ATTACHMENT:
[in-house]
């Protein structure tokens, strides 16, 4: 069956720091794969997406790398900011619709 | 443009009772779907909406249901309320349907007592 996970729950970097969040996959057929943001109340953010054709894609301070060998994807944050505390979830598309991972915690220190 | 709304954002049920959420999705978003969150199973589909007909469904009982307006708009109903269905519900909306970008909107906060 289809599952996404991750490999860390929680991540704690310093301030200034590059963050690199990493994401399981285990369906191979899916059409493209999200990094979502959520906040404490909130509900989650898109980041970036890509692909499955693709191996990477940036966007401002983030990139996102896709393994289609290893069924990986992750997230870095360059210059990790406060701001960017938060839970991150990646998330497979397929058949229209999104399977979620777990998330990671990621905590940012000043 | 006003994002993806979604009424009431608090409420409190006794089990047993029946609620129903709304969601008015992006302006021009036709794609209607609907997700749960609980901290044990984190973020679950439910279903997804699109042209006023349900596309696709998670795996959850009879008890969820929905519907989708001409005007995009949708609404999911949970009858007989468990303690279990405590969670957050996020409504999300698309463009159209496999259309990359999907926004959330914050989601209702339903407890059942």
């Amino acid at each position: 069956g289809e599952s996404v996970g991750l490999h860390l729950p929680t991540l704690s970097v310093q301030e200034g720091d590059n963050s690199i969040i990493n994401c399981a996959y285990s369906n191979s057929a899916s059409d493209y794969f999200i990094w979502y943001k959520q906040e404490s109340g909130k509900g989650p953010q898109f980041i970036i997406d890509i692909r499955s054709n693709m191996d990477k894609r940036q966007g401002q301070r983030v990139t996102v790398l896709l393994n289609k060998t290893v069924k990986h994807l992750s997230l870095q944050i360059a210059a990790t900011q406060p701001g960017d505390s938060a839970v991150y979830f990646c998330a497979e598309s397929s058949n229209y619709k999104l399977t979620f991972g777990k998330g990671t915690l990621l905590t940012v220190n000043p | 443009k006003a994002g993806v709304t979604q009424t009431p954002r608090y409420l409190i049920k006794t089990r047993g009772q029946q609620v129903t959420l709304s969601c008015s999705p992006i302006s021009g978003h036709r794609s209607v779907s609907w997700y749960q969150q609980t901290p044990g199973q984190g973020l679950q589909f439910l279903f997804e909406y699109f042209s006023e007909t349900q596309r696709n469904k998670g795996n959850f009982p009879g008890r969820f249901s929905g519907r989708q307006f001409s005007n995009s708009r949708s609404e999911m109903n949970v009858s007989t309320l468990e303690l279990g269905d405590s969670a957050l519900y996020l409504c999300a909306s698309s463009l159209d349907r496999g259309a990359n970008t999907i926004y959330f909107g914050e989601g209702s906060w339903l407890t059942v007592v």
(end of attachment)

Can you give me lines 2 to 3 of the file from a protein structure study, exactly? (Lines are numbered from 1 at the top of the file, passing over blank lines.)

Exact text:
């Protein structure tokens, strides 16, 4: 069956720091794969997406790398900011619709 | 443009009772779907909406249901309320349907007592 996970729950970097969040996959057929943001109340953010054709894609301070060998994807944050505390979830598309991972915690220190 | 709304954002049920959420999705978003969150199973589909007909469904009982307006708009109903269905519900909306970008909107906060 289809599952996404991750490999860390929680991540704690310093301030200034590059963050690199990493994401399981285990369906191979899916059409493209999200990094979502959520906040404490909130509900989650898109980041970036890509692909499955693709191996990477940036966007401002983030990139996102896709393994289609290893069924990986992750997230870095360059210059990790406060701001960017938060839970991150990646998330497979397929058949229209999104399977979620777990998330990671990621905590940012000043 | 006003994002993806979604009424009431608090409420409190006794089990047993029946609620129903709304969601008015992006302006021009036709794609209607609907997700749960609980901290044990984190973020679950439910279903997804699109042209006023349900596309696709998670795996959850009879008890969820929905519907989708001409005007995009949708609404999911949970009858007989468990303690279990405590969670957050996020409504999300698309463009159209496999259309990359999907926004959330914050989601209702339903407890059942």
């Amino acid at each position: 069956g289809e599952s996404v996970g991750l490999h860390l729950p929680t991540l704690s970097v310093q301030e200034g720091d590059n963050s690199i969040i990493n994401c399981a996959y285990s369906n191979s057929a899916s059409d493209y794969f999200i990094w979502y943001k959520q906040e404490s109340g909130k509900g989650p953010q898109f980041i970036i997406d890509i692909r499955s054709n693709m191996d990477k894609r940036q966007g401002q301070r983030v990139t996102v790398l896709l393994n289609k060998t290893v069924k990986h994807l992750s997230l870095q944050i360059a210059a990790t900011q406060p701001g960017d505390s938060a839970v991150y979830f990646c998330a497979e598309s397929s058949n229209y619709k999104l399977t979620f991972g777990k998330g990671t915690l990621l905590t940012v220190n000043p | 443009k006003a994002g993806v709304t979604q009424t009431p954002r608090y409420l409190i049920k006794t089990r047993g009772q029946q609620v129903t959420l709304s969601c008015s999705p992006i302006s021009g978003h036709r794609s209607v779907s609907w997700y749960q969150q609980t901290p044990g199973q984190g973020l679950q589909f439910l279903f997804e909406y699109f042209s006023e007909t349900q596309r696709n469904k998670g795996n959850f009982p009879g008890r969820f249901s929905g519907r989708q307006f001409s005007n995009s708009r949708s609404e999911m109903n949970v009858s007989t309320l468990e303690l279990g269905d405590s969670a957050l519900y996020l409504c999300a909306s698309s463009l159209d349907r496999g259309a990359n970008t999907i926004y959330f909107g914050e989601g209702s906060w339903l407890t059942v007592v």